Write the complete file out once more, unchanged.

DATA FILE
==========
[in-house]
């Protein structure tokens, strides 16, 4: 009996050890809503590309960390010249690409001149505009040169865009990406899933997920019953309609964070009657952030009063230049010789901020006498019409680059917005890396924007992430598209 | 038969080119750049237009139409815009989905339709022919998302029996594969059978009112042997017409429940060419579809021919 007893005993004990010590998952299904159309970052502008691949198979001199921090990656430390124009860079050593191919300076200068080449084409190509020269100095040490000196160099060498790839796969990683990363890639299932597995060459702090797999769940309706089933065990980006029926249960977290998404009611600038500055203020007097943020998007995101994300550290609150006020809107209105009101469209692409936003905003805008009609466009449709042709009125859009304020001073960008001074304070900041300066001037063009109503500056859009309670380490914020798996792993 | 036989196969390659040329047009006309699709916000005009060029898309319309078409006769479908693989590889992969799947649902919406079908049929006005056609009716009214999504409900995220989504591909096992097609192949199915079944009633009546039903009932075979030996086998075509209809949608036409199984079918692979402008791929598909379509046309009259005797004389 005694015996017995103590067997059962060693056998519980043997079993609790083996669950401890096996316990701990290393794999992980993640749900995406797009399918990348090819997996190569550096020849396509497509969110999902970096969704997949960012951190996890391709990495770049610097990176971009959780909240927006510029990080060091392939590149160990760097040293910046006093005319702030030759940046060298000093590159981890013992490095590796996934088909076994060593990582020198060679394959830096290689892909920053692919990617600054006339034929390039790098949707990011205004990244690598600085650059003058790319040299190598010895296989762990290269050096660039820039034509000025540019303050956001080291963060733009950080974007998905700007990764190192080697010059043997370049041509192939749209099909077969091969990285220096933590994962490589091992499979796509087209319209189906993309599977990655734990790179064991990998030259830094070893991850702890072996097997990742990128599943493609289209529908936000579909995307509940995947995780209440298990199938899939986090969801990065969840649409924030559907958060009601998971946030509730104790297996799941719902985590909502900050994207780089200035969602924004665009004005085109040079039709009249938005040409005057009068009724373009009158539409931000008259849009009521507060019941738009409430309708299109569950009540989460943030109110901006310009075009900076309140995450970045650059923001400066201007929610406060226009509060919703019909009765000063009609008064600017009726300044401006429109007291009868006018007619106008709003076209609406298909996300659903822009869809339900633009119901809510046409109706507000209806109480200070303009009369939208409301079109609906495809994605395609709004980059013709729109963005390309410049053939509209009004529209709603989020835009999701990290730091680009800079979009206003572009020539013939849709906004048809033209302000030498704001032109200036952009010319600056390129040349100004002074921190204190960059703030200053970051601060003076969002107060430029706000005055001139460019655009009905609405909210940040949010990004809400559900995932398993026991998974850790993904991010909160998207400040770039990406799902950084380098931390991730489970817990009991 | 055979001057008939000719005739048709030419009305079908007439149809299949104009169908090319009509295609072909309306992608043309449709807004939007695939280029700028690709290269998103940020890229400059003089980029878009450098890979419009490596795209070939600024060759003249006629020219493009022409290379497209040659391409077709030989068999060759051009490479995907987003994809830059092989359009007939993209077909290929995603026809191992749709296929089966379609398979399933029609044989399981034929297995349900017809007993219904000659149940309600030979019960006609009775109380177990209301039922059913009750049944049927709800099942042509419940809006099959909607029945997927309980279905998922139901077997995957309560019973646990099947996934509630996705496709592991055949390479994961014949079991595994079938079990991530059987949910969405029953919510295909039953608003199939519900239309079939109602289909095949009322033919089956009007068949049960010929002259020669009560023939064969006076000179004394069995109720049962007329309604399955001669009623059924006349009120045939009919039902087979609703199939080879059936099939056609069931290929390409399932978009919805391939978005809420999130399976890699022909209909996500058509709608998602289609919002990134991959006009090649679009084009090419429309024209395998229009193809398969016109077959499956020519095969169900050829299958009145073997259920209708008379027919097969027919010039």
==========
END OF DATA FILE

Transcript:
[in-house]
């Protein structure tokens, strides 16, 4: 009996050890809503590309960390010249690409001149505009040169865009990406899933997920019953309609964070009657952030009063230049010789901020006498019409680059917005890396924007992430598209 | 038969080119750049237009139409815009989905339709022919998302029996594969059978009112042997017409429940060419579809021919 007893005993004990010590998952299904159309970052502008691949198979001199921090990656430390124009860079050593191919300076200068080449084409190509020269100095040490000196160099060498790839796969990683990363890639299932597995060459702090797999769940309706089933065990980006029926249960977290998404009611600038500055203020007097943020998007995101994300550290609150006020809107209105009101469209692409936003905003805008009609466009449709042709009125859009304020001073960008001074304070900041300066001037063009109503500056859009309670380490914020798996792993 | 036989196969390659040329047009006309699709916000005009060029898309319309078409006769479908693989590889992969799947649902919406079908049929006005056609009716009214999504409900995220989504591909096992097609192949199915079944009633009546039903009932075979030996086998075509209809949608036409199984079918692979402008791929598909379509046309009259005797004389 005694015996017995103590067997059962060693056998519980043997079993609790083996669950401890096996316990701990290393794999992980993640749900995406797009399918990348090819997996190569550096020849396509497509969110999902970096969704997949960012951190996890391709990495770049610097990176971009959780909240927006510029990080060091392939590149160990760097040293910046006093005319702030030759940046060298000093590159981890013992490095590796996934088909076994060593990582020198060679394959830096290689892909920053692919990617600054006339034929390039790098949707990011205004990244690598600085650059003058790319040299190598010895296989762990290269050096660039820039034509000025540019303050956001080291963060733009950080974007998905700007990764190192080697010059043997370049041509192939749209099909077969091969990285220096933590994962490589091992499979796509087209319209189906993309599977990655734990790179064991990998030259830094070893991850702890072996097997990742990128599943493609289209529908936000579909995307509940995947995780209440298990199938899939986090969801990065969840649409924030559907958060009601998971946030509730104790297996799941719902985590909502900050994207780089200035969602924004665009004005085109040079039709009249938005040409005057009068009724373009009158539409931000008259849009009521507060019941738009409430309708299109569950009540989460943030109110901006310009075009900076309140995450970045650059923001400066201007929610406060226009509060919703019909009765000063009609008064600017009726300044401006429109007291009868006018007619106008709003076209609406298909996300659903822009869809339900633009119901809510046409109706507000209806109480200070303009009369939208409301079109609906495809994605395609709004980059013709729109963005390309410049053939509209009004529209709603989020835009999701990290730091680009800079979009206003572009020539013939849709906004048809033209302000030498704001032109200036952009010319600056390129040349100004002074921190204190960059703030200053970051601060003076969002107060430029706000005055001139460019655009009905609405909210940040949010990004809400559900995932398993026991998974850790993904991010909160998207400040770039990406799902950084380098931390991730489970817990009991 | 055979001057008939000719005739048709030419009305079908007439149809299949104009169908090319009509295609072909309306992608043309449709807004939007695939280029700028690709290269998103940020890229400059003089980029878009450098890979419009490596795209070939600024060759003249006629020219493009022409290379497209040659391409077709030989068999060759051009490479995907987003994809830059092989359009007939993209077909290929995603026809191992749709296929089966379609398979399933029609044989399981034929297995349900017809007993219904000659149940309600030979019960006609009775109380177990209301039922059913009750049944049927709800099942042509419940809006099959909607029945997927309980279905998922139901077997995957309560019973646990099947996934509630996705496709592991055949390479994961014949079991595994079938079990991530059987949910969405029953919510295909039953608003199939519900239309079939109602289909095949009322033919089956009007068949049960010929002259020669009560023939064969006076000179004394069995109720049962007329309604399955001669009623059924006349009120045939009919039902087979609703199939080879059936099939056609069931290929390409399932978009919805391939978005809420999130399976890699022909209909996500058509709608998602289609919002990134991959006009090649679009084009090419429309024209395998229009193809398969016109077959499956020519095969169900050829299958009145073997259920209708008379027919097969027919010039």